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Saturday, September 1, 2007

US to allow Mexican truck traffic (Click Here To Listen)

Hear Corsi discuss Mexican trucks on Liddy show
Listen to recorded interview with nationally syndicated radio host
Posted: September 1, 2007
1:00 a.m. Eastern

WND's Jerome Corsi was a guest today on G. Gordon Liddy's nationally syndicated radio show to discuss the controversy over the federal government's decision to allow Mexican truck traffic in the U.S., beginning tomorrow.

The interview during the first hour of Liddy's program can be heard on the Radio America website.

In his book "The Late Great USA," a New York Times best-seller, Corsi charges the federal government's unwillingness to enforce immigration laws and border security is, at least in part, a result of plans to promote political, social and economic integration of the U.S., Mexico and Canada.

Listen to what is going to happen. Its is a shocker. Drugs and illegals are on the way and our government approves of it. We have been sold out. Get you weapons ready, I think we'll need them in the near future.

Monday, August 27, 2007

Jailed border agents case tied to Mexican trucks

No certified drug labs in Mexico; No national criminal database in Mexico; Mexican trucks ready to roll. If this doesn't get your attention and make you think, you need to wake up! The Mexican trucks are comming, Sept 1. You can bet illegal aliens will be on the trucks along with other drug dealers etc. Start packin and I don't mean pack for a trip! 15 seconds to check a truck isn't enough! This is just like a fence with a many big holes in it. Might as well have no borders when this starts. Bush is a traitor, I hate to say it but he has made this happen. Why?

WND has discovered a previously unreported connection between the case of Border Patrol agents Ignacio Ramos and Jose Compean and the Department of Transportation's Mexican truck-demonstration project.

In the Ramos-Compean case, the two agents convicted for 11 and 12 year prison terms respectively for shooting a Mexican drug smuggler, an overlooked fact is that the fleeing smuggler held a valid Mexican commercial drivers license at the time of the incident.

In his testimony at the trial of Ramos and Compean, Osbaldo Aldrete-Davila first testified that he held a commercial drivers license that expired in November 2004.

Under cross-examination from Ramos' defense counsel Mary Stillinger, Aldrete-Davila reversed his testimony, admitting he had two commercial drivers licenses and that one of the licenses, which authorized him to transport hazardous material, was valid until 2013.

Under close questioning, Stillinger refuted Aldrete-Davila's contention that a certificate on his second license required to transport hazardous material had expired six months before the drug incident involving Ramos and Compean.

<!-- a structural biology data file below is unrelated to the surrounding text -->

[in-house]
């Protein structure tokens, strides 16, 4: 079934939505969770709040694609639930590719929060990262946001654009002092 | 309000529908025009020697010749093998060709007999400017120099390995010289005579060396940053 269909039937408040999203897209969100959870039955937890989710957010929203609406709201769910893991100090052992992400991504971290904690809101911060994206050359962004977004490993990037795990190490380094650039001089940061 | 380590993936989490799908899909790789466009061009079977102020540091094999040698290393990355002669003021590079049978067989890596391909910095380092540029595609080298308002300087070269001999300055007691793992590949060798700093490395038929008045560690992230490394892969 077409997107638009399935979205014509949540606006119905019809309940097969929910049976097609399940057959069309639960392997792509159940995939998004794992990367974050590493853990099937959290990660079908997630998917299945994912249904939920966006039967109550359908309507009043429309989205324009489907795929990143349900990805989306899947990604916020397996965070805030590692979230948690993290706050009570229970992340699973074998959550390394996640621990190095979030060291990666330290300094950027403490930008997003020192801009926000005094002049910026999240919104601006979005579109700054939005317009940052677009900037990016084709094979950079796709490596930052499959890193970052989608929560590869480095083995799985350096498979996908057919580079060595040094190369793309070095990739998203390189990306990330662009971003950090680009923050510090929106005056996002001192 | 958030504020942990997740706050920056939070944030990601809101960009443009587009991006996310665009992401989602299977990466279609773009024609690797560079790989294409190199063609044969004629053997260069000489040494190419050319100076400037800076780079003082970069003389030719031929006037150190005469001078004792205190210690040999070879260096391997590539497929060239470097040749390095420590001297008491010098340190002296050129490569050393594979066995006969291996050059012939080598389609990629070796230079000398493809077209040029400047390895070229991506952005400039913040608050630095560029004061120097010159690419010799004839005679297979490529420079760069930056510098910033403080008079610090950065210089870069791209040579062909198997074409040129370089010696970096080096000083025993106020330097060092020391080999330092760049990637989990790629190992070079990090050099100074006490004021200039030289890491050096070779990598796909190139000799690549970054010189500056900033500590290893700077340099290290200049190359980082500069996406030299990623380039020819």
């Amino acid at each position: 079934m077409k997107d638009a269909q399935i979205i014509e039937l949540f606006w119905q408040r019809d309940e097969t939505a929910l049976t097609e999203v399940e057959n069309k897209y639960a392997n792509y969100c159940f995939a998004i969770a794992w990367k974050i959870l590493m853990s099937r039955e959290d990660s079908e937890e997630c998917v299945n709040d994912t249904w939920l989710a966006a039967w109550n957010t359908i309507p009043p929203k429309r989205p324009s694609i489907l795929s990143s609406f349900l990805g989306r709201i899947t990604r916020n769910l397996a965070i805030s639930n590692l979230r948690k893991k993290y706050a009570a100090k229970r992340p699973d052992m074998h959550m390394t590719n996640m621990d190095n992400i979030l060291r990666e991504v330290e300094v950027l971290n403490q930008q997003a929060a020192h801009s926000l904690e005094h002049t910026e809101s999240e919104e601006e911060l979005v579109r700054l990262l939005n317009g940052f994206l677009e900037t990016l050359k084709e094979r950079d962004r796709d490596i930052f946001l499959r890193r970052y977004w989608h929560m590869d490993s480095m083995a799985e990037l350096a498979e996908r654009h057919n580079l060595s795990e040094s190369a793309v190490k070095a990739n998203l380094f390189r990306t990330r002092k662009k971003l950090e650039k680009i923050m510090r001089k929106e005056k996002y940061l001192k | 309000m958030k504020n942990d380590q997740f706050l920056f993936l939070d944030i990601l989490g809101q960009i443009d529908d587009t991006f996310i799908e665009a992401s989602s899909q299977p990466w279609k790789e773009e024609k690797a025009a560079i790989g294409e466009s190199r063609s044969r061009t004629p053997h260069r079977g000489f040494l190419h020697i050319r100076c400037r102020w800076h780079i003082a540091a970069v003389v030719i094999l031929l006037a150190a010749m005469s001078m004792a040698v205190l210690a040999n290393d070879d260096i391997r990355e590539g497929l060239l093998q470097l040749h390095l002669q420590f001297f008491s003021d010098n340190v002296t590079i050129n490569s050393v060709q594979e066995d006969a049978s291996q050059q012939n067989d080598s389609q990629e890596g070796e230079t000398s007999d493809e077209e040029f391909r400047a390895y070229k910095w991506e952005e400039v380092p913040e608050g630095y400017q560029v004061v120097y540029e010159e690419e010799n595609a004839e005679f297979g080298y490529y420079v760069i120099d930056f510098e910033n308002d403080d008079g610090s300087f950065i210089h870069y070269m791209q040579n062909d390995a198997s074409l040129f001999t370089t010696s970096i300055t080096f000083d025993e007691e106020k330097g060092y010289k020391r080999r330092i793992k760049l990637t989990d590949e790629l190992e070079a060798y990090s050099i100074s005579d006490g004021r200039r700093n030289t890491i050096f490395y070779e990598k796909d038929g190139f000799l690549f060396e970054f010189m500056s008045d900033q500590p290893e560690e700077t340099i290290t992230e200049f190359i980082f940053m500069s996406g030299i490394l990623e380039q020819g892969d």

Stillinger established that Aldrete-Davila had a certificate valid through December 2005, giving him permission to go into Pemex, Mexico's state-owned oil company, to transport gasoline. The incident involving Ramos and Compean occurred on Feb. 17, 2005.

Aldrete-Davila maintained at trial he committed the drug offense only because he had lost his commercial drivers license and needed money for his sick mother.

Critics believe evidence of the second drug load Davila brought into the United States while given immunity by prosecuting U.S. Attorney Johnny Sutton establishes Aldrete-Davila was an experienced drug runner, not the picture of the innocent victim he was by prosecutors to present to the jurors at trial.

That a drug smuggler such as Aldrete-Davila could hold a Mexican commercial drivers license is proof that Mexico has no reliable method to screen the previous criminal records of commercial drivers who might get certified as "trusted traders" under the Security and Prosperity Partnership definition of FAST lanes designated for use in the Mexican truck DOT demonstration project.

Mexican trucks ready to roll

Despite these obvious deficiencies, WND has reported Mexican government statements published only in Spanish indicate 37 Mexican trucking companies have been certified by the U.S. Department of Transportation to participate in the Mexican demonstration project.

Mexican Transportation Secretary Luis Tellez has claimed the 37 Mexican trucking companies will be allowed to run their long-haul rigs on any U.S. road without limitation as early as next week, Sept. 1, before Congress has returned to Washington from the August recess.

Yet, as WND has previously reported, the FMCSA plans to utilize SPP-developed FAST lanes relying on electronic checks that will allow Mexican trucks to enter into the United States in as little as 15 seconds, without any physical inspection of their truck trailers or shipment containers.